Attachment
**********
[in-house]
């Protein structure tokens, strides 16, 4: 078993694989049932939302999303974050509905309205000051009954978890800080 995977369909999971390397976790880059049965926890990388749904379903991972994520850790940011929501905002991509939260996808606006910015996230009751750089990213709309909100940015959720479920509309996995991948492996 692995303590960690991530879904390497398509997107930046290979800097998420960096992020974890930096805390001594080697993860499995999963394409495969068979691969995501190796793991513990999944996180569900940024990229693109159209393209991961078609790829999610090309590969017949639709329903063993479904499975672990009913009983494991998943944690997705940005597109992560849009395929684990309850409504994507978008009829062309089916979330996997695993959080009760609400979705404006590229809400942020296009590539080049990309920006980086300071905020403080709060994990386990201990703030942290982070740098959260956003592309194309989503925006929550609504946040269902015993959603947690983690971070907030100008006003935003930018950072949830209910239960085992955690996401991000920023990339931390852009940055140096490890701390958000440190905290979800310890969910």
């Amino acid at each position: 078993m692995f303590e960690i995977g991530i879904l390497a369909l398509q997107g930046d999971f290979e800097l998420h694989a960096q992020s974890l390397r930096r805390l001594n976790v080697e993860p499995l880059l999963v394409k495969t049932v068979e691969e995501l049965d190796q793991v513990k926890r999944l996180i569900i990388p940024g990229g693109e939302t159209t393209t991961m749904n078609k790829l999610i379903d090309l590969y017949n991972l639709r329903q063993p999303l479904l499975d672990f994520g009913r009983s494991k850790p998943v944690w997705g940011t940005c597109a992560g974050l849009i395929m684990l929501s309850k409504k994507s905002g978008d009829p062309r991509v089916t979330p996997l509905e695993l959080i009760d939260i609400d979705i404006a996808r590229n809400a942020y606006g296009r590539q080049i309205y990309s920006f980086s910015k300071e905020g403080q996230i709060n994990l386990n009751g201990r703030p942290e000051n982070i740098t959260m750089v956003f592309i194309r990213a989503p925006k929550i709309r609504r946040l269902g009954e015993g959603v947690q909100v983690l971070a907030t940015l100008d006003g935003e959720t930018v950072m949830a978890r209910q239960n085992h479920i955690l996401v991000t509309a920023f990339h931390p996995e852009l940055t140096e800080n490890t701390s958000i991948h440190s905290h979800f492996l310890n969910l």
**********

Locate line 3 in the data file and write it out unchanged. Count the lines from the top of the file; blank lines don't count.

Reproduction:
């Amino acid at each position: 078993m692995f303590e960690i995977g991530i879904l390497a369909l398509q997107g930046d999971f290979e800097l998420h694989a960096q992020s974890l390397r930096r805390l001594n976790v080697e993860p499995l880059l999963v394409k495969t049932v068979e691969e995501l049965d190796q793991v513990k926890r999944l996180i569900i990388p940024g990229g693109e939302t159209t393209t991961m749904n078609k790829l999610i379903d090309l590969y017949n991972l639709r329903q063993p999303l479904l499975d672990f994520g009913r009983s494991k850790p998943v944690w997705g940011t940005c597109a992560g974050l849009i395929m684990l929501s309850k409504k994507s905002g978008d009829p062309r991509v089916t979330p996997l509905e695993l959080i009760d939260i609400d979705i404006a996808r590229n809400a942020y606006g296009r590539q080049i309205y990309s920006f980086s910015k300071e905020g403080q996230i709060n994990l386990n009751g201990r703030p942290e000051n982070i740098t959260m750089v956003f592309i194309r990213a989503p925006k929550i709309r609504r946040l269902g009954e015993g959603v947690q909100v983690l971070a907030t940015l100008d006003g935003e959720t930018v950072m949830a978890r209910q239960n085992h479920i955690l996401v991000t509309a920023f990339h931390p996995e852009l940055t140096e800080n490890t701390s958000i991948h440190s905290h979800f492996l310890n969910l």